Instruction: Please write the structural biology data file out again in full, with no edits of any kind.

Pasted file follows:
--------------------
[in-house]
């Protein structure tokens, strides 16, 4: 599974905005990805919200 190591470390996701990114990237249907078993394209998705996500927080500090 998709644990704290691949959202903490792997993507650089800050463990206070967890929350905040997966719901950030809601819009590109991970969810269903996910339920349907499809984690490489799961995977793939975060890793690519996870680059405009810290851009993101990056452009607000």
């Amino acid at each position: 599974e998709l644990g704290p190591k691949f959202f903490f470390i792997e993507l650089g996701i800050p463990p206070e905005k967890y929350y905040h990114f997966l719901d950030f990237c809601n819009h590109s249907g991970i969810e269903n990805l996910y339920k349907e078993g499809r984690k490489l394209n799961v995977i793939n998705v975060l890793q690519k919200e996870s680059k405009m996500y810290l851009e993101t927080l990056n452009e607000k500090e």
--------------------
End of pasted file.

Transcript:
[in-house]
């Protein structure tokens, strides 16, 4: 599974905005990805919200 190591470390996701990114990237249907078993394209998705996500927080500090 998709644990704290691949959202903490792997993507650089800050463990206070967890929350905040997966719901950030809601819009590109991970969810269903996910339920349907499809984690490489799961995977793939975060890793690519996870680059405009810290851009993101990056452009607000």
């Amino acid at each position: 599974e998709l644990g704290p190591k691949f959202f903490f470390i792997e993507l650089g996701i800050p463990p206070e905005k967890y929350y905040h990114f997966l719901d950030f990237c809601n819009h590109s249907g991970i969810e269903n990805l996910y339920k349907e078993g499809r984690k490489l394209n799961v995977i793939n998705v975060l890793q690519k919200e996870s680059k405009m996500y810290l851009e993101t927080l990056n452009e607000k500090e």